India’s mobile commerce revolutionElad Natanson
An article in the ‘Times of India’ on April 6th ran the headline: ‘Myntra to shut website from May 1.’ To a casual observer, this statement might have seemed less than newsworthy. But to those of us in the mobile technology industry, it describes a profound, perhaps, watershed moment in the history of e-commerce.
Myntra, one of the top fashion e-commerce companies in India, recently shut down its website in a move to become a mobile app-only etailer. It had previously shut down its mobile website. More prominently, Myntra’s parent company, Flipkart, has also shut down its mobile site. It is considering closing its website, if the experiment works with Myntra.
Image credit "ShutterStock"
Why is this significant? Because, Flipkart is the largest e-commerce company in India.
To e-commerce players in the developed countries, this move might seem crazy, suicidal even. But Sachin Bansal, the CEO and Co-Founder of Flipkart, believes the exact opposite. He recently tweeted: “Non-Mobile Only Strategy is the most risky thing at this time anywhere in the world.”
The reason why Bansal believes this is that there is a mobile commerce revolution taking place in India. As we shall see, this revolution only started a short time ago and is accelerating with blinding speed.
The great mobile ‘Leapfrog’
It has been often discussed how the rapid deployment of mobile infrastructure and the plummeting costs of connectivity and smartphones are leading to “mobile only” internet usage in developing countries. The Internet and Mobile Association of India estimates that as of June 2015, there will be 354 million internet users in India, 213 million of which will be mobile users (http://www.iamai.in).
But it’s not just that the majority of users in India are on mobile, it’s how far they’ve come, and how fast. Consider that as recently as June 2012 there were only 48 million mobile users in India.
In three years, the mobile user base in India has quadrupled in size! Impressive.
What’s more amazing is that this number represents only 15% of the population of India. For some perspective, Emarketer estimates that by next year, over 200 million people in India will have smartphones, replacing the United States as the second largest smartphone market in the world.
From e-commerce to m-commerce in one year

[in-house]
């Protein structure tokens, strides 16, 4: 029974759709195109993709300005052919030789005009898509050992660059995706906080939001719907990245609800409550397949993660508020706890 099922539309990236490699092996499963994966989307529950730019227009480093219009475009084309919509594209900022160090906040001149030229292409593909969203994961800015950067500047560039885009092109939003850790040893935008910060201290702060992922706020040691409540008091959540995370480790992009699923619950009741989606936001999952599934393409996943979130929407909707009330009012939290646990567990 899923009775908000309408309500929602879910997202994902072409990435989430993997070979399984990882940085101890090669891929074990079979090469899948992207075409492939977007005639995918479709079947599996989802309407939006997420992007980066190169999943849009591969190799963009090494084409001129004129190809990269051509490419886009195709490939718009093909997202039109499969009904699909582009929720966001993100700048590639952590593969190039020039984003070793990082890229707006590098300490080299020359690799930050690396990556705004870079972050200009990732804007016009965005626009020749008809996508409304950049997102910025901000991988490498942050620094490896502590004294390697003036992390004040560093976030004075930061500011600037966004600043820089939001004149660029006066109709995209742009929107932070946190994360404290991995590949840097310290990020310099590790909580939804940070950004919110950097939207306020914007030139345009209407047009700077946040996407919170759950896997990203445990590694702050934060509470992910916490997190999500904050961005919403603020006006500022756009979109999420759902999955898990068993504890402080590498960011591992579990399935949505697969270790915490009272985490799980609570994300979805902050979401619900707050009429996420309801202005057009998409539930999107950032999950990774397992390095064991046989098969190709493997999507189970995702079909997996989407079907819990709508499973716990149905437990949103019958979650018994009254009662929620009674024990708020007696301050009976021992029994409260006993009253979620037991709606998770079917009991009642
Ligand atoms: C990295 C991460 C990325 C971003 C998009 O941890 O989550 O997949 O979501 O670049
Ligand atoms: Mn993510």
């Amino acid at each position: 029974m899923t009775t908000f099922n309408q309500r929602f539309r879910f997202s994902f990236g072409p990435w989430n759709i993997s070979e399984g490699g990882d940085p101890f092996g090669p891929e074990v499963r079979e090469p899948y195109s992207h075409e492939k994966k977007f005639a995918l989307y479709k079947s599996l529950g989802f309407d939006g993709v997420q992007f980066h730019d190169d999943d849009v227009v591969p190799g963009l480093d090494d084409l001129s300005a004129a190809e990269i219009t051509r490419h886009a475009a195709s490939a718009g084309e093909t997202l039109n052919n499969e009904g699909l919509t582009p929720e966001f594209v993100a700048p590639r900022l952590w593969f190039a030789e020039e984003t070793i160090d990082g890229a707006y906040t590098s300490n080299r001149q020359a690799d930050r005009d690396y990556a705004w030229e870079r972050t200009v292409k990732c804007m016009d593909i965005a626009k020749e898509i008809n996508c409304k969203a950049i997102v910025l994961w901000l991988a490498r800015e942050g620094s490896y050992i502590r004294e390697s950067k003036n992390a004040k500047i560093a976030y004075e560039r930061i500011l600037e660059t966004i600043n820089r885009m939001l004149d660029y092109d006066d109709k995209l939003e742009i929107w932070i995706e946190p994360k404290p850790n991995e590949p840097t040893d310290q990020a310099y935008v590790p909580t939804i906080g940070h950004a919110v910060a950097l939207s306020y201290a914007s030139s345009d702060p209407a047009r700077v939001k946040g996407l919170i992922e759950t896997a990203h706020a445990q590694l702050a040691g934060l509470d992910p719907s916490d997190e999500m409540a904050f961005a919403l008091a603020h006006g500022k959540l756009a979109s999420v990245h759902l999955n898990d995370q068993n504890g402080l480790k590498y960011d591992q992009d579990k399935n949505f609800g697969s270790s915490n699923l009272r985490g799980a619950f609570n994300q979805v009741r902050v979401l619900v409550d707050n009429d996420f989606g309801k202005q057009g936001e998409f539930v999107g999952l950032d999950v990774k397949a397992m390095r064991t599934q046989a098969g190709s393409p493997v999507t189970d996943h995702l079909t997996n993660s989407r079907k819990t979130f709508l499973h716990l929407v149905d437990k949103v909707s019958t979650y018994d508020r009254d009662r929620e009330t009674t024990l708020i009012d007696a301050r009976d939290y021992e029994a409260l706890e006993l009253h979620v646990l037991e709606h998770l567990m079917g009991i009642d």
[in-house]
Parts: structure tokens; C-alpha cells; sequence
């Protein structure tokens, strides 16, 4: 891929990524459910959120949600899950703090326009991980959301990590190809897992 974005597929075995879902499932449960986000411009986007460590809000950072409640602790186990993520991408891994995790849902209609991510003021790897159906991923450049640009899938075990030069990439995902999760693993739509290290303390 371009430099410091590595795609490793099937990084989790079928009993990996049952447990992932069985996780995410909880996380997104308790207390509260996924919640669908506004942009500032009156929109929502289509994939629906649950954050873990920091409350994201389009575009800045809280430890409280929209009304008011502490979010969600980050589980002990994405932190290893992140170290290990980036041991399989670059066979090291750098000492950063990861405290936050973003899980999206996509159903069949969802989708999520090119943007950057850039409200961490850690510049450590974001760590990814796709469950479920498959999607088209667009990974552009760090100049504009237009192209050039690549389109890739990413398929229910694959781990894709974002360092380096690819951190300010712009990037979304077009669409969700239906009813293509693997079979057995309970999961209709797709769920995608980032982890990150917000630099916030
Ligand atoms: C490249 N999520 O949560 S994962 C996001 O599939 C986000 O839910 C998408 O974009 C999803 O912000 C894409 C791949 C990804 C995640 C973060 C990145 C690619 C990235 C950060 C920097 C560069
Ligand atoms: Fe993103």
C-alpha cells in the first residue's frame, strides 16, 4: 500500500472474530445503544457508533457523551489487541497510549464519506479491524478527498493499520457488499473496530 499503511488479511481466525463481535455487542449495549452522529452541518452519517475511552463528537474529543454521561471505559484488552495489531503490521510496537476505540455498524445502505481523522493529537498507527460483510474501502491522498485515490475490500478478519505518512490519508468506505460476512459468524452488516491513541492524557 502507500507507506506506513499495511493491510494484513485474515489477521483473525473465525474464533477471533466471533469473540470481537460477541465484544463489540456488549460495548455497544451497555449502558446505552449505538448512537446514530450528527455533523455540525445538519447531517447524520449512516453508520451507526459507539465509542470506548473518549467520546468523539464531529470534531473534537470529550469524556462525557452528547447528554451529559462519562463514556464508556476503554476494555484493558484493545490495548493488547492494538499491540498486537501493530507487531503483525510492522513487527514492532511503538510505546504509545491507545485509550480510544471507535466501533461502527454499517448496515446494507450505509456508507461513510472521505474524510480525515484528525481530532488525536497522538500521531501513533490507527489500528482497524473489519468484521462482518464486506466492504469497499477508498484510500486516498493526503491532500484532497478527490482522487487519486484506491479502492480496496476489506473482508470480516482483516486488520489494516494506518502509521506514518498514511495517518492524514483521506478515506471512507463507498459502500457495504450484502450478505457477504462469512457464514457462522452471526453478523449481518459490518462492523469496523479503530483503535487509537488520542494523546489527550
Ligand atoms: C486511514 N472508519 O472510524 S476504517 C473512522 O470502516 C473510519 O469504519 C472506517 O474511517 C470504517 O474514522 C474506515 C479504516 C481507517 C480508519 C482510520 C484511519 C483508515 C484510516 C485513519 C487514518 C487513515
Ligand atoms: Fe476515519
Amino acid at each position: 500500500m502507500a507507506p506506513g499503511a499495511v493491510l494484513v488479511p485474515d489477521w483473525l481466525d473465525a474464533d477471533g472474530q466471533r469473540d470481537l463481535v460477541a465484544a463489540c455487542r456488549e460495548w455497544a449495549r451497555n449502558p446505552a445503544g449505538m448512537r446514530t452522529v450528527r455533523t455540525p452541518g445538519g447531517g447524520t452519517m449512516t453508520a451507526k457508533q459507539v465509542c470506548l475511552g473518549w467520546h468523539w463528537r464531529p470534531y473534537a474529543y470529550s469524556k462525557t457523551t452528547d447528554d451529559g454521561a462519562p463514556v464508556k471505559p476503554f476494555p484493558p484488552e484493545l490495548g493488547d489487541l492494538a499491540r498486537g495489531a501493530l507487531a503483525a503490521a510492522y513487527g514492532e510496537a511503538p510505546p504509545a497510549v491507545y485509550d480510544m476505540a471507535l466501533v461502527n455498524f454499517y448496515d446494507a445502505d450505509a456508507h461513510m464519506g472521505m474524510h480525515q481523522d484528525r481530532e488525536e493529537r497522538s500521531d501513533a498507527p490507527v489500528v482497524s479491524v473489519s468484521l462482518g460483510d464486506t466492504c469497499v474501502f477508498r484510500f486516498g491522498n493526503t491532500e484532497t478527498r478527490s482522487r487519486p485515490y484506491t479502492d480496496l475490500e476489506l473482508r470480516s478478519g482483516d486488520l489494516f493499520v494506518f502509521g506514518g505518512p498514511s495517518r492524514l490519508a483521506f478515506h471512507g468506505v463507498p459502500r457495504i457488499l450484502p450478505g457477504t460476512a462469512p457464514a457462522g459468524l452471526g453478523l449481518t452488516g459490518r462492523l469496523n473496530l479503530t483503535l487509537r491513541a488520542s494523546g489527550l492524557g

So, how has this mobile revolution affected e-commerce? The aforementioned ‘Times of India’ article stated that “Most leading Indian e-commerce players have seen mobile contribute to greater than 50-60% of transactions today from under 5% a year ago as smartphone penetration has risen exponentially.” An article on Medianama in May 2014 described how Snapdeal, the second largest homegrown etailer in India behind Flipkart, had seen its mobile sales increase 25 times in one year.
Let’s think about that for a moment: an increase of 25 times in one year. I’m not using the word “revolution” lightly.
In the cut-throat world of e-tailing, where price is king and switching costs are non-existent, the players know that a mobile app can create a more personalized, higher-touch shopping experience than the mobile web. And they are hoping that by shifting to an app-only strategy now, they will capture a greater share of the massive market opportunity to come.
This is why all of the multi-billion dollar e-commerce companies in India are betting on an app-only strategy. As the other 900 million people in India who are still not internet users come online for the first time, most of them will be doing so on a mobile device.
What lessons can India’s m-commerce revolution teach mobile app developers and other players in our space? One, that despite the massive shift to mobile that has happened in such a short time frame, the game is far from over. In fact, it’s still early innings. As the mobile user base expands at an exponential rate, opportunities in m-commerce as well as in other areas will continue to multiply. In a recent study titled, ‘Technology Media and Telecommunications India Predictions 2015,’ Deloitte stated that there will be ripe opportunities for more vertically specialized m-commerce companies, as well as large potential for Uber-like ‘sharing economy’ mobile companies in both consumer as well as enterprise markets.
Two, when e-commerce becomes m-commerce, its remarkable how quickly things can change. In 2013, AT Kearney wrote a report on the global e-commerce industry in which India (link), the second most populous country in the world, did not even make their top 30 most attractive online markets. Only two years later, Morgan Stanley released a recent report in which they expect India’s e-commerce market to grow from $2.9 billion dollars in 2013 to over $100 billion by 2020, making it the fastest growing e-commerce market in the world.